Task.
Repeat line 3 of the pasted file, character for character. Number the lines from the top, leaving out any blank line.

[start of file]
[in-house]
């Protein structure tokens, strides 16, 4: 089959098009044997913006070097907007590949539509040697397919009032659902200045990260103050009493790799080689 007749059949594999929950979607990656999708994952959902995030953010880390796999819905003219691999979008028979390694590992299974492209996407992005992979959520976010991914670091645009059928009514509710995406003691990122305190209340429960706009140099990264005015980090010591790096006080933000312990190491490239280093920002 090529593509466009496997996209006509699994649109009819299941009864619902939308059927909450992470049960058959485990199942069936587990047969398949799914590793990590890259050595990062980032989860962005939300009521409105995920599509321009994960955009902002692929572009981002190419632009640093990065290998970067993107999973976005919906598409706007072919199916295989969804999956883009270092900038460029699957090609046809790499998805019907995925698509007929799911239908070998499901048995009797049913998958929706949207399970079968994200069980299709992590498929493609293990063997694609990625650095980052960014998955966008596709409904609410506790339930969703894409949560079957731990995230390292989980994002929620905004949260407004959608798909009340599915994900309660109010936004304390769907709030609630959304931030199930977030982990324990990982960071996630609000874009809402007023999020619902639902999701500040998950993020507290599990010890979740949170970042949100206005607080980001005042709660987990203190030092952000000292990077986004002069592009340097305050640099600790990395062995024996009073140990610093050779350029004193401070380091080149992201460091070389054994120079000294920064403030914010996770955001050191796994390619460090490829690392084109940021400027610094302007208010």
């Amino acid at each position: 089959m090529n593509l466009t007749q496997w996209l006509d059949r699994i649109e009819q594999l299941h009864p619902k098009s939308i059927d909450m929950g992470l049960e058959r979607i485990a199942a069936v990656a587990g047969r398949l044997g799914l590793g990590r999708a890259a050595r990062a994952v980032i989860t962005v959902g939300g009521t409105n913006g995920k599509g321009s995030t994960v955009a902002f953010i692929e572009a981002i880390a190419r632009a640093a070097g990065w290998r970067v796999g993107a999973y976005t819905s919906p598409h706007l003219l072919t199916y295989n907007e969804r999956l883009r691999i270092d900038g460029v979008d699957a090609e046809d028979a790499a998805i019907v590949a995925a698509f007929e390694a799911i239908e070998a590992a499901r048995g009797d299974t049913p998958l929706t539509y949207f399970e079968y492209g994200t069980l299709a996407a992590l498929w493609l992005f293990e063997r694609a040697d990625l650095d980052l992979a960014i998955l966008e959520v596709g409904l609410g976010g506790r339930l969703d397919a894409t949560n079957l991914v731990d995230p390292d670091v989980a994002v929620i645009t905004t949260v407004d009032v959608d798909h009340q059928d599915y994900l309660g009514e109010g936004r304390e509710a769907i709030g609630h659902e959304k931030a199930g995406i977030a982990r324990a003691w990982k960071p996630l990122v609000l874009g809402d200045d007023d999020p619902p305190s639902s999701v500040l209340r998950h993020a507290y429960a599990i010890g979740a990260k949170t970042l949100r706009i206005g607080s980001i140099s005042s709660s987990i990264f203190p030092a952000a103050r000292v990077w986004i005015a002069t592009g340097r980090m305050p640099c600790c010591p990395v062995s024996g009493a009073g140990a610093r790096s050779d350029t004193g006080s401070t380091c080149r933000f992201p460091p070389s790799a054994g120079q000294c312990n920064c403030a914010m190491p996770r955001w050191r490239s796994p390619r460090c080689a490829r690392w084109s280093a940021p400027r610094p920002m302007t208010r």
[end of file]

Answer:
């Amino acid at each position: 089959m090529n593509l466009t007749q496997w996209l006509d059949r699994i649109e009819q594999l299941h009864p619902k098009s939308i059927d909450m929950g992470l049960e058959r979607i485990a199942a069936v990656a587990g047969r398949l044997g799914l590793g990590r999708a890259a050595r990062a994952v980032i989860t962005v959902g939300g009521t409105n913006g995920k599509g321009s995030t994960v955009a902002f953010i692929e572009a981002i880390a190419r632009a640093a070097g990065w290998r970067v796999g993107a999973y976005t819905s919906p598409h706007l003219l072919t199916y295989n907007e969804r999956l883009r691999i270092d900038g460029v979008d699957a090609e046809d028979a790499a998805i019907v590949a995925a698509f007929e390694a799911i239908e070998a590992a499901r048995g009797d299974t049913p998958l929706t539509y949207f399970e079968y492209g994200t069980l299709a996407a992590l498929w493609l992005f293990e063997r694609a040697d990625l650095d980052l992979a960014i998955l966008e959520v596709g409904l609410g976010g506790r339930l969703d397919a894409t949560n079957l991914v731990d995230p390292d670091v989980a994002v929620i645009t905004t949260v407004d009032v959608d798909h009340q059928d599915y994900l309660g009514e109010g936004r304390e509710a769907i709030g609630h659902e959304k931030a199930g995406i977030a982990r324990a003691w990982k960071p996630l990122v609000l874009g809402d200045d007023d999020p619902p305190s639902s999701v500040l209340r998950h993020a507290y429960a599990i010890g979740a990260k949170t970042l949100r706009i206005g607080s980001i140099s005042s709660s987990i990264f203190p030092a952000a103050r000292v990077w986004i005015a002069t592009g340097r980090m305050p640099c600790c010591p990395v062995s024996g009493a009073g140990a610093r790096s050779d350029t004193g006080s401070t380091c080149r933000f992201p460091p070389s790799a054994g120079q000294c312990n920064c403030a914010m190491p996770r955001w050191r490239s796994p390619r460090c080689a490829r690392w084109s280093a940021p400027r610094p920002m302007t208010r």